The founder and CEO of a hemp foods company will appear Wednesday morning in Frankfort to speak on behalf of an industrial hemp bill. The measure—which has passed the Kentucky Senate—would set up a regulatory framework should federal laws criminalizing hemp be changed.
The House Agriculture and Small Business Committee will hear from Agriculture Commissioner James Comer and John Roulac, CEO of Nutiva, the fastest growing hemp foods company in the U.S.
Despite Republican support for the hemp bill, there appears to be too much Democratic opposition to the measure for it to pass this legislative session. Both Governor Steve Beshear and House Speaker Greg Stumbo have said they are siding with Kentucky law enforcement groups that say legalizing hemp will make it too difficult to distinguish between the crop and marijuana.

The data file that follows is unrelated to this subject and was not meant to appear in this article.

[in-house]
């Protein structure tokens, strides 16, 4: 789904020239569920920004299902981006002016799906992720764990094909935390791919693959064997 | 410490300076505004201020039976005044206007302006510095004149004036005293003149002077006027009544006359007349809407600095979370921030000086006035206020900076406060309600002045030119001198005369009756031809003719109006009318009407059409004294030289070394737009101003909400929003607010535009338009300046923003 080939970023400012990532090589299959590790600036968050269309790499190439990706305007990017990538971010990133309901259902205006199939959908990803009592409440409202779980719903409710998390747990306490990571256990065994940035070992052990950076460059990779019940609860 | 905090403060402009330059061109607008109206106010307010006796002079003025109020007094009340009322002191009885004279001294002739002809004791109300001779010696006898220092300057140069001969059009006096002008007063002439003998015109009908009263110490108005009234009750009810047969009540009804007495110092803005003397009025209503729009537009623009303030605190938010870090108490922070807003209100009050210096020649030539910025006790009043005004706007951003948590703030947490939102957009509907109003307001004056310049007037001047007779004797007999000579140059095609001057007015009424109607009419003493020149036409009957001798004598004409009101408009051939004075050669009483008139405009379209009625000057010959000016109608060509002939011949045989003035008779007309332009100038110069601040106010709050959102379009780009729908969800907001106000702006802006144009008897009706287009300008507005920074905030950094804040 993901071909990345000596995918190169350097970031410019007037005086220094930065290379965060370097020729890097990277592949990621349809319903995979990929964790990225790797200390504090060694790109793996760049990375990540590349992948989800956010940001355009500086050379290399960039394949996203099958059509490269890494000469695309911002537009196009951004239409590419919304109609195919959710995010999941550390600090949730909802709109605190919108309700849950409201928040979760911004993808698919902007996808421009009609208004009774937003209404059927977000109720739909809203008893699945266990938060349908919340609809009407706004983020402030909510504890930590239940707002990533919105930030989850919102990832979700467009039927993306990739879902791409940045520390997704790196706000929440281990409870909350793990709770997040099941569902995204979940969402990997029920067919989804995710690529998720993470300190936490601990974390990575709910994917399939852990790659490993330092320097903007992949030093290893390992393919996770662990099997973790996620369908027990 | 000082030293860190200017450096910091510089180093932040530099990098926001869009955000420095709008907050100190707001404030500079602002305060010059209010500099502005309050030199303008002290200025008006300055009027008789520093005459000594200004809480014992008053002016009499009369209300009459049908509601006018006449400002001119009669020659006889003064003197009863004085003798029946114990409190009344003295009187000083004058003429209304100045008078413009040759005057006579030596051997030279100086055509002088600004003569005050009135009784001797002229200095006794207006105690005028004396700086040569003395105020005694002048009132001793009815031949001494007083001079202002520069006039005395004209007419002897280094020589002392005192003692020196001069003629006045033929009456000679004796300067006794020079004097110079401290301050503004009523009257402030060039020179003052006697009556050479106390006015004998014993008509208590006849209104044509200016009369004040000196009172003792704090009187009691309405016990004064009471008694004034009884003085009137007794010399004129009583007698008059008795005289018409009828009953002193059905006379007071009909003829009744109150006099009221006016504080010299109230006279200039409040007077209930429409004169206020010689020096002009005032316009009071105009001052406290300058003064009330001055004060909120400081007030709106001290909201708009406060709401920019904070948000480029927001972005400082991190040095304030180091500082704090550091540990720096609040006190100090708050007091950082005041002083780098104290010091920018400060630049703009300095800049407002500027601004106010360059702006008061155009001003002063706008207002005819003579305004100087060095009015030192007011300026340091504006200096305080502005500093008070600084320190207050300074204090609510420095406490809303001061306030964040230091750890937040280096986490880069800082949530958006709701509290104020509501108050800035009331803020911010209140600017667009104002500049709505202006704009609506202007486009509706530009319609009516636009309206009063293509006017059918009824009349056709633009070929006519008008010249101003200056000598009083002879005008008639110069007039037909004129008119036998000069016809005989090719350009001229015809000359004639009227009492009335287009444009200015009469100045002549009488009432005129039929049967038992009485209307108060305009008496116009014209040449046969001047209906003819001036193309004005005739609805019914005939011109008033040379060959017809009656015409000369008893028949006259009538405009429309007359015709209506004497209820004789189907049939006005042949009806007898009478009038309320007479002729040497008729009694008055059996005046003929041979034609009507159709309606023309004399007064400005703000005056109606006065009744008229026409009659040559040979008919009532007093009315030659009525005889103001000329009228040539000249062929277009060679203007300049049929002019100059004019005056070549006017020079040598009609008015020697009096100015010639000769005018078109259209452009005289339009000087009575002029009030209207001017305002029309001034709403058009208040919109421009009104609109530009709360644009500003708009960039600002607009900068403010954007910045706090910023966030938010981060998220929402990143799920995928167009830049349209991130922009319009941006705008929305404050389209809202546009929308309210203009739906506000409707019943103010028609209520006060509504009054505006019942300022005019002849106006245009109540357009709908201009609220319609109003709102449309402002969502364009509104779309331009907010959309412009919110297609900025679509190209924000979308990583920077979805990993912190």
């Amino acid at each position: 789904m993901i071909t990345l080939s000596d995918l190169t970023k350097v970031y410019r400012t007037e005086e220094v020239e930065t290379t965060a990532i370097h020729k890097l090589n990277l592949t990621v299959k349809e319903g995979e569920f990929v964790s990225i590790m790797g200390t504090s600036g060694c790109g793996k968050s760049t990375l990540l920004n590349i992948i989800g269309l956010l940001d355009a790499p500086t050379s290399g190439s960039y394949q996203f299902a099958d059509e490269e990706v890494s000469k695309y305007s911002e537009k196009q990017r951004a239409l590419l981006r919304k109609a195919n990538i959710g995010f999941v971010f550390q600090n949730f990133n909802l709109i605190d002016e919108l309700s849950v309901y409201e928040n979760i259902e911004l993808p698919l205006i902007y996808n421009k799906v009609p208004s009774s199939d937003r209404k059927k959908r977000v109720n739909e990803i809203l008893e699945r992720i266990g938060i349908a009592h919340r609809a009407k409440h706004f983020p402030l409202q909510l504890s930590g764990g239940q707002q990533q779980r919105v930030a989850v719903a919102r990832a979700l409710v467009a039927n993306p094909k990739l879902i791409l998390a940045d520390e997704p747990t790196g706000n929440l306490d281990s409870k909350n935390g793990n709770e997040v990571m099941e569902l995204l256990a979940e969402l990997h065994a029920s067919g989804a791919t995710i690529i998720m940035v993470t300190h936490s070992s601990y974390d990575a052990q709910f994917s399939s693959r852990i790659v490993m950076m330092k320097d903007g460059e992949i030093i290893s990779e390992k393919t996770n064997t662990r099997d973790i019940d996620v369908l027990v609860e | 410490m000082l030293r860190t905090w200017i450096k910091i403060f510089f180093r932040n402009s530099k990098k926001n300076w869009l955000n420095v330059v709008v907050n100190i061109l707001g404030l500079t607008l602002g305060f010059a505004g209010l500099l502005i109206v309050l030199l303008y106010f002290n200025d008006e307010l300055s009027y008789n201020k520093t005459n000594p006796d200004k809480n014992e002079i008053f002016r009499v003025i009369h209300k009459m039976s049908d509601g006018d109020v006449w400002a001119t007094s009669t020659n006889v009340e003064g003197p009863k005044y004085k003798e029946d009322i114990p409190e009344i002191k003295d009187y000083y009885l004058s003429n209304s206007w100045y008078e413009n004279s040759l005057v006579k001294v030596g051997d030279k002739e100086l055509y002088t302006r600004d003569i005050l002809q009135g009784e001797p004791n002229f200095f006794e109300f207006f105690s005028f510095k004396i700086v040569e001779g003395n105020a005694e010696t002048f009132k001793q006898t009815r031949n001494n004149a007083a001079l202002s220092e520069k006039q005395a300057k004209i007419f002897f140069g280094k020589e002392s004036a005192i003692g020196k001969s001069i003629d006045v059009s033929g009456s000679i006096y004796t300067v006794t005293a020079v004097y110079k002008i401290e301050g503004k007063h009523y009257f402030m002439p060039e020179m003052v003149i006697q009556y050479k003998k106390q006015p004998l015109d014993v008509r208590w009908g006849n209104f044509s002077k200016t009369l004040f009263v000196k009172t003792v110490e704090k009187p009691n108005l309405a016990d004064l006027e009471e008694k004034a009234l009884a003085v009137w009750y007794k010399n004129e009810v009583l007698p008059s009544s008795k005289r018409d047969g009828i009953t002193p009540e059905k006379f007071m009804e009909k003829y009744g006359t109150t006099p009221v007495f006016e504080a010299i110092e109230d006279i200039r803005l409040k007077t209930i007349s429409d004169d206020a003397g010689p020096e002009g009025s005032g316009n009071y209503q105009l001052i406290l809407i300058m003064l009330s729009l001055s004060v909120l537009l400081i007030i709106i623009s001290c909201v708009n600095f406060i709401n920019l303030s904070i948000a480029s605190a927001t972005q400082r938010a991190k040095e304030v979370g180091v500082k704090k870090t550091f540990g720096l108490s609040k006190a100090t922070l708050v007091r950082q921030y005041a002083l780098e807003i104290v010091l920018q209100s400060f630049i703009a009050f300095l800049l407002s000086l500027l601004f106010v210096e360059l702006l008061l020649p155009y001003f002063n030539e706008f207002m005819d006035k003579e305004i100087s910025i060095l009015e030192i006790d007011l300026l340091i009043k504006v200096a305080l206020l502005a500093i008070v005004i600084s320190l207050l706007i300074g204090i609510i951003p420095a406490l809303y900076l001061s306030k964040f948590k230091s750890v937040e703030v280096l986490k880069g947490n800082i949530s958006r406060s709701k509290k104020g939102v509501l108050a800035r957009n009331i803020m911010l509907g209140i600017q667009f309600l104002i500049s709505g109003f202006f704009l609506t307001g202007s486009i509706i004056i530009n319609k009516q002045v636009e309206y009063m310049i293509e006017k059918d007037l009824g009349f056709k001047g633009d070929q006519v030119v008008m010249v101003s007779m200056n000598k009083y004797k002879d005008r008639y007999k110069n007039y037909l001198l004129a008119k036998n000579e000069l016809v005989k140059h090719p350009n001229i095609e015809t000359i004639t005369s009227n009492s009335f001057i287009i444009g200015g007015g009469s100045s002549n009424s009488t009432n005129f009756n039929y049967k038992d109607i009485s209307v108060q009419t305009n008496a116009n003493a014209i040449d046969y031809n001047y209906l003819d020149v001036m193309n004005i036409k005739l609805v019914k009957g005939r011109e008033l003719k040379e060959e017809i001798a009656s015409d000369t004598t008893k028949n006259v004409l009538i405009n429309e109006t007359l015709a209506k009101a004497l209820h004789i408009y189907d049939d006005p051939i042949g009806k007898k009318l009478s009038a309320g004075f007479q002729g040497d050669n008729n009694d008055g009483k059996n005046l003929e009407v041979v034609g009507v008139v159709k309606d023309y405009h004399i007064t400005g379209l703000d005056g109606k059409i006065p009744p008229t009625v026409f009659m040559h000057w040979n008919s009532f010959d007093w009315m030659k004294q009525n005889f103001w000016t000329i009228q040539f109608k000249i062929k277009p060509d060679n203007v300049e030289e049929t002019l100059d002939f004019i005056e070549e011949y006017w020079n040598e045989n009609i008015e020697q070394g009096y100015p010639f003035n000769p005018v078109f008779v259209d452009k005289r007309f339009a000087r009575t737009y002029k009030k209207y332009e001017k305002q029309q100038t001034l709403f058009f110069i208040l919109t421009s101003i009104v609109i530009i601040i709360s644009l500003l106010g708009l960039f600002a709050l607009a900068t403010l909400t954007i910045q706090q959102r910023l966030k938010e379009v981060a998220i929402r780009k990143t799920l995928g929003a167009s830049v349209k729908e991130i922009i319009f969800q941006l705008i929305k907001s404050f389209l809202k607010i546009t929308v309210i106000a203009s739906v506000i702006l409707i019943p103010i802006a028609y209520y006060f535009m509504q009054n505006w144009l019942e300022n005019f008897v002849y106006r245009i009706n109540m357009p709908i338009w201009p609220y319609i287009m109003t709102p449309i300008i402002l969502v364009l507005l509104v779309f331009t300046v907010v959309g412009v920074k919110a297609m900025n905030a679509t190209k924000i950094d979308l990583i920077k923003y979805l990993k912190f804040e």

The state Senate has passed a bill aimed at creating a hemp industry in Kentucky, though the bill still appears to lack the support of key government leaders.
The Senate's 31-6 vote sends to the House a measure establishing oversight for Kentucky industrial hemp farmers if the crop is legalized at the federal level. The Senate vote comes on the heels of a poll stating that most Kentuckians believe legalized hemp would create jobs.
High-profile opponents remain unmoved.
And the hemp bill's fate in the state House isn't so clear.
The poll, conducted by RunSwitch Public Relations and Harper Polling, stated that 65 percent of Kentuckians believe that hemp would create jobs—and that only 16 percent believed that law enforcement concerns about hemp should take priority.